Notably, however, the Court recognized there are limits to the scope of the ADA’s preemption clause.29 Specifically, the Court explained that state action affecting the airlines in “too tenuous, remote, or peripheral a manner” will not be preempted by the ADA.30 The Court declined to expand on this notion, instead stating, “[t]he present litigation plainly does not present a borderline question, and we express no views about where it would be appropriate to draw the line.”31

 

In 1995, the Supreme Court revisited the ADA’s preemption clause in American Airlines, Inc. v. Wolens.32 Here, the plaintiffs brought claims against American Airlines for breach of contract and for violations of the Illinois Consumer Fraud Act following the airline’s unilateral devaluation of frequent flyer mileage credits earned by the plaintiffs.33 Rather than focusing on the “related to” language of the ADA’s preemption clause, the Court examined the phrase “enact or enforce any law” in the provision.34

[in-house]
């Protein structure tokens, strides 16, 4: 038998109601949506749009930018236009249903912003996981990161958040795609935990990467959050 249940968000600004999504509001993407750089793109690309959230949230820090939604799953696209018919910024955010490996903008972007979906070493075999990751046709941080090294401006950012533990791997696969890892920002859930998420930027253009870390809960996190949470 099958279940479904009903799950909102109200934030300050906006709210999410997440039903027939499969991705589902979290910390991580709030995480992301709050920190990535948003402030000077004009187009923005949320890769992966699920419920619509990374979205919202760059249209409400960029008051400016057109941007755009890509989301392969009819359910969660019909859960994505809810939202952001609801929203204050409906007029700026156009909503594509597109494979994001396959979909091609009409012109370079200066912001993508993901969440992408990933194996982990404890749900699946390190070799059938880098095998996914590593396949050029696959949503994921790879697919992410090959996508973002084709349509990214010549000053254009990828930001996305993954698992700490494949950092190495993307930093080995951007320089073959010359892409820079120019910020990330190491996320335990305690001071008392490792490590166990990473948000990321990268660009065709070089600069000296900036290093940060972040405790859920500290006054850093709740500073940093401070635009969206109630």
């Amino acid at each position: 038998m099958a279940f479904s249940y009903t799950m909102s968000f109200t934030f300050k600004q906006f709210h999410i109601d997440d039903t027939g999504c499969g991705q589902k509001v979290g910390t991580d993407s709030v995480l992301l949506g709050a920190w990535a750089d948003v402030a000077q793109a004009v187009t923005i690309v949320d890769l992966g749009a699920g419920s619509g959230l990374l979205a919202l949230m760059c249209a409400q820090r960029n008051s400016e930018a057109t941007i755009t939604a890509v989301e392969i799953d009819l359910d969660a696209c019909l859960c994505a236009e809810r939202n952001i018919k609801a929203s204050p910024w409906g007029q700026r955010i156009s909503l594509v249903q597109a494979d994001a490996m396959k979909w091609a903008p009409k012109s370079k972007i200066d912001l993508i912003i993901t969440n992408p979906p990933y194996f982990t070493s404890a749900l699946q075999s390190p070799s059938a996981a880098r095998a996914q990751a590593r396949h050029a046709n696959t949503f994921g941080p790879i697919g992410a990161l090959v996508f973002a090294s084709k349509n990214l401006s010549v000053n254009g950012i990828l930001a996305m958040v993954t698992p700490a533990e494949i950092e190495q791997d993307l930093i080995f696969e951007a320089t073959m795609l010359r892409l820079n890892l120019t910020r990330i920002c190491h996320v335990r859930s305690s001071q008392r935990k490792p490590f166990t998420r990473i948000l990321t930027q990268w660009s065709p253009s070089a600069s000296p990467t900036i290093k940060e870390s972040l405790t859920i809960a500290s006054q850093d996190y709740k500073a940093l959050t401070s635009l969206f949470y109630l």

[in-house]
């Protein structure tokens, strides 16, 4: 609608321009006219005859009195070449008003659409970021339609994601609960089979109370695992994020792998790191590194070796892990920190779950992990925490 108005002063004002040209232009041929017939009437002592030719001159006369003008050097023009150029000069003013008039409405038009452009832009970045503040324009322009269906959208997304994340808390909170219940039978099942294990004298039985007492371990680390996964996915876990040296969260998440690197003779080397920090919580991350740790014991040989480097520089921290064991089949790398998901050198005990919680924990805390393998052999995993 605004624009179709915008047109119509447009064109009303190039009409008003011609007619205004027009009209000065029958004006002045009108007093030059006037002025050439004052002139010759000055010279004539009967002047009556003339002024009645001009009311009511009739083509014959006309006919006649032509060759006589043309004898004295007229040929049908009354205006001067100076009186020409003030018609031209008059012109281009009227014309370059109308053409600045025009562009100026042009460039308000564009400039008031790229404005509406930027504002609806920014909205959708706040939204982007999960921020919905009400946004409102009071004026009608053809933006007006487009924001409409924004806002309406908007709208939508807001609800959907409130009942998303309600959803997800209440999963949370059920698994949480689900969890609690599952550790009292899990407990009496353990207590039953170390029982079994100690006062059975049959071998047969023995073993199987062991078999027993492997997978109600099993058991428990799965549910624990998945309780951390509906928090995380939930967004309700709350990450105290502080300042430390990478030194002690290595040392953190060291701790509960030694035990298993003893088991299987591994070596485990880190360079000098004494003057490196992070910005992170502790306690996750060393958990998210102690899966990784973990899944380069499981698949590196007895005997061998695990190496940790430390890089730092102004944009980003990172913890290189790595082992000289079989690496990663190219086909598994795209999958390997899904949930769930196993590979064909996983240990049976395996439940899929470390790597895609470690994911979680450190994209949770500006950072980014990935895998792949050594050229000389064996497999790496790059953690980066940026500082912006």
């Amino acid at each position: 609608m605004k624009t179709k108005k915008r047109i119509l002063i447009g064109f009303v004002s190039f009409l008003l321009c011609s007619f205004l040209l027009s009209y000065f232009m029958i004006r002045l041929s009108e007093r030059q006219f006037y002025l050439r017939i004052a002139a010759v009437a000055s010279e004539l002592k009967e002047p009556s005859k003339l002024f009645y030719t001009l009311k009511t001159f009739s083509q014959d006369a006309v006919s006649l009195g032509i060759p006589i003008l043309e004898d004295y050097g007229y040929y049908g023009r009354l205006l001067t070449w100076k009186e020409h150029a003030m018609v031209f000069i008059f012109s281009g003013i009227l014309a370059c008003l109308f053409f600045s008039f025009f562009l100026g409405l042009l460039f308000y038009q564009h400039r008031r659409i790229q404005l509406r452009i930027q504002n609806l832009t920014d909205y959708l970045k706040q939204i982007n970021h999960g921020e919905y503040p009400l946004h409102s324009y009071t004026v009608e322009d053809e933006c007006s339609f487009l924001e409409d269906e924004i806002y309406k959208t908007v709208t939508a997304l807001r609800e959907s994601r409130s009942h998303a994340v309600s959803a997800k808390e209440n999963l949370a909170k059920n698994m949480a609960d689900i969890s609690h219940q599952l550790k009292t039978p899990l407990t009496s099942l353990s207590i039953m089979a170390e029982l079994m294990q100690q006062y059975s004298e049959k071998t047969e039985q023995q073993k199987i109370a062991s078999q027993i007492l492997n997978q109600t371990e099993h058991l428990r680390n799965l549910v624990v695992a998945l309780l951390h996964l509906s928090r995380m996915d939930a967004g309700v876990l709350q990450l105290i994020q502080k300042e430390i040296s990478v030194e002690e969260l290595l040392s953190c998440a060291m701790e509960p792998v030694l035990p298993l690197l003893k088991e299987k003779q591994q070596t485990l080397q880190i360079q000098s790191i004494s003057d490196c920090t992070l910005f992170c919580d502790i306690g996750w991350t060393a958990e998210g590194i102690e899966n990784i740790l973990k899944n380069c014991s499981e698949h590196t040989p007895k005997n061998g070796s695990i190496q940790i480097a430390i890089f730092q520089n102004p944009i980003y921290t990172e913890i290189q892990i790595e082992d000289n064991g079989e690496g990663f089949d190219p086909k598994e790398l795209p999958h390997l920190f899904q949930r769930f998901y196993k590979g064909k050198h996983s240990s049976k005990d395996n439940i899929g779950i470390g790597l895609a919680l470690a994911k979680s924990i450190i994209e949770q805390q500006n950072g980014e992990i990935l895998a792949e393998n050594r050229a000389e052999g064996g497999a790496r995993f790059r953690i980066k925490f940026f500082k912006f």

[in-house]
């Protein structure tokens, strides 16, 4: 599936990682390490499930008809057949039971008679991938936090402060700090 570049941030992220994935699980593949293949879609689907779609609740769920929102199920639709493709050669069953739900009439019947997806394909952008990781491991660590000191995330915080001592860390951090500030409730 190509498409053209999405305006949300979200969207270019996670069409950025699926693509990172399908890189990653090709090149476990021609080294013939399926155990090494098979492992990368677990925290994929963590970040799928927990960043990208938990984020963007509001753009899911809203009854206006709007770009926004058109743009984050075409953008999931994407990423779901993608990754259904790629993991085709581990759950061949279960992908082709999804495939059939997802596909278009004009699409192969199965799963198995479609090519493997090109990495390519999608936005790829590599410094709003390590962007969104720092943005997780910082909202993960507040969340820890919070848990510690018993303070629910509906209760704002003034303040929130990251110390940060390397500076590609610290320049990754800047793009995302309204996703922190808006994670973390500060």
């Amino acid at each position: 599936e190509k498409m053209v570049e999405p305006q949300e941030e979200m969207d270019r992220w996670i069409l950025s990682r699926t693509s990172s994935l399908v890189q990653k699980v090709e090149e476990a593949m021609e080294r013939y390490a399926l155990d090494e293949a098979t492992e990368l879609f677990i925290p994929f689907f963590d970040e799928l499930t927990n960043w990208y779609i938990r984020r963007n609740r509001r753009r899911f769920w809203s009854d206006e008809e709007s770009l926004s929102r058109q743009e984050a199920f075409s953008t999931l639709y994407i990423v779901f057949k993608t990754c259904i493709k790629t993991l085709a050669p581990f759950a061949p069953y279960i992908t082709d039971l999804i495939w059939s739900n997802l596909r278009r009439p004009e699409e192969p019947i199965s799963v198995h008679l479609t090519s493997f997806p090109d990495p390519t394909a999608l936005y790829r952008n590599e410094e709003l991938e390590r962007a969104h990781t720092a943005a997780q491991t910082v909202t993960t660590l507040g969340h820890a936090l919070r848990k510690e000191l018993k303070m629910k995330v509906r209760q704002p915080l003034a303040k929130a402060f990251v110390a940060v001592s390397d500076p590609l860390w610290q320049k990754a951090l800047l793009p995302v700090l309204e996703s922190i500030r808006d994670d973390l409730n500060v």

First, in accord with Morales, the Court held that the plaintiffs’ claims based on the Illinois Consumer Fraud Act were preempted by the ADA.35 The purpose of the Illinois statute, according to the Court, was “to guide and police the marketing practices of the airlines; the Act does not simply give effect to bargains offered by the airlines and accepted by airline customers.”36 Therefore, because the plaintiffs sought to “enforce [a] law” regulating “the selection and design of marketing mechanisms appropriate to the furnishing of air transportation services,” the plaintiffs’ claims under the Consumer Fraud Act were preempted.37